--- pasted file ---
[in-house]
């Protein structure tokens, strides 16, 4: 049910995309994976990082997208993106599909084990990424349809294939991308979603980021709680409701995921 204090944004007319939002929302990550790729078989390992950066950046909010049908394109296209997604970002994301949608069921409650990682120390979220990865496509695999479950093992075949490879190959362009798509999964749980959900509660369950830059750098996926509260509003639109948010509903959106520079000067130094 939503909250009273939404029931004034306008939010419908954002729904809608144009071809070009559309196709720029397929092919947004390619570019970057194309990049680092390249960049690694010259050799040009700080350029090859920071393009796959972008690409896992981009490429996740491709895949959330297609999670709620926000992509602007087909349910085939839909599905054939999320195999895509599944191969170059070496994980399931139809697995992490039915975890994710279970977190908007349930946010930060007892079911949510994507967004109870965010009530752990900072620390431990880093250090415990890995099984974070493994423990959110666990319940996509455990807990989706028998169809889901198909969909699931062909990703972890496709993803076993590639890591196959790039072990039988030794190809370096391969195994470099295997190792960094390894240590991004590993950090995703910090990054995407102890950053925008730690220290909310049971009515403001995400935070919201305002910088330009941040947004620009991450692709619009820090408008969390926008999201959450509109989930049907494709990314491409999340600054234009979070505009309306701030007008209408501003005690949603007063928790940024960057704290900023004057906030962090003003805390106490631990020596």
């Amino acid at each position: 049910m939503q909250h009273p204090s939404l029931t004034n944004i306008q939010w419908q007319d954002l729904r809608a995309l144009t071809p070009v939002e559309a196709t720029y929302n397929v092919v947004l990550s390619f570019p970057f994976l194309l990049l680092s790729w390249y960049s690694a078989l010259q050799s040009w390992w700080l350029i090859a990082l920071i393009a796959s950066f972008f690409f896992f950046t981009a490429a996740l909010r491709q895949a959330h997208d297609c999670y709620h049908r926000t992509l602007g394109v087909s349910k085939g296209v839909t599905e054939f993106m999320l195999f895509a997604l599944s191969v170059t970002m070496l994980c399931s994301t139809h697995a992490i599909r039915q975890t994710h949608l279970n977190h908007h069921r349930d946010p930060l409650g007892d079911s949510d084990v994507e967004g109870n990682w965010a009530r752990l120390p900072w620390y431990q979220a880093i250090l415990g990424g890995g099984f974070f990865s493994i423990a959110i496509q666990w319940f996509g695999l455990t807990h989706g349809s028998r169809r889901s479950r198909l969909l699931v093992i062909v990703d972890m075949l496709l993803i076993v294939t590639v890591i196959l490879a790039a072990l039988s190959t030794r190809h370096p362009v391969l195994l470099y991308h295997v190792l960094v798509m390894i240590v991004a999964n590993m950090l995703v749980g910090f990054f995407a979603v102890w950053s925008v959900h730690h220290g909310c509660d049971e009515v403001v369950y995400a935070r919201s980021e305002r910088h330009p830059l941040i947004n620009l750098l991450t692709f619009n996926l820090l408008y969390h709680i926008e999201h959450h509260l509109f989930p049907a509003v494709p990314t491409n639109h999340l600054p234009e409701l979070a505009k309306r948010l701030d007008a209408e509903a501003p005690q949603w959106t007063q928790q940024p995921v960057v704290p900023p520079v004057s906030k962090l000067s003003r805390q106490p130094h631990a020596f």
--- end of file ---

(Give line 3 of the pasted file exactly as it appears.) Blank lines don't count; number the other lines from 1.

């Amino acid at each position: 049910m939503q909250h009273p204090s939404l029931t004034n944004i306008q939010w419908q007319d954002l729904r809608a995309l144009t071809p070009v939002e559309a196709t720029y929302n397929v092919v947004l990550s390619f570019p970057f994976l194309l990049l680092s790729w390249y960049s690694a078989l010259q050799s040009w390992w700080l350029i090859a990082l920071i393009a796959s950066f972008f690409f896992f950046t981009a490429a996740l909010r491709q895949a959330h997208d297609c999670y709620h049908r926000t992509l602007g394109v087909s349910k085939g296209v839909t599905e054939f993106m999320l195999f895509a997604l599944s191969v170059t970002m070496l994980c399931s994301t139809h697995a992490i599909r039915q975890t994710h949608l279970n977190h908007h069921r349930d946010p930060l409650g007892d079911s949510d084990v994507e967004g109870n990682w965010a009530r752990l120390p900072w620390y431990q979220a880093i250090l415990g990424g890995g099984f974070f990865s493994i423990a959110i496509q666990w319940f996509g695999l455990t807990h989706g349809s028998r169809r889901s479950r198909l969909l699931v093992i062909v990703d972890m075949l496709l993803i076993v294939t590639v890591i196959l490879a790039a072990l039988s190959t030794r190809h370096p362009v391969l195994l470099y991308h295997v190792l960094v798509m390894i240590v991004a999964n590993m950090l995703v749980g910090f990054f995407a979603v102890w950053s925008v959900h730690h220290g909310c509660d049971e009515v403001v369950y995400a935070r919201s980021e305002r910088h330009p830059l941040i947004n620009l750098l991450t692709f619009n996926l820090l408008y969390h709680i926008e999201h959450h509260l509109f989930p049907a509003v494709p990314t491409n639109h999340l600054p234009e409701l979070a505009k309306r948010l701030d007008a209408e509903a501003p005690q949603w959106t007063q928790q940024p995921v960057v704290p900023p520079v004057s906030k962090l000067s003003r805390q106490p130094h631990a020596f």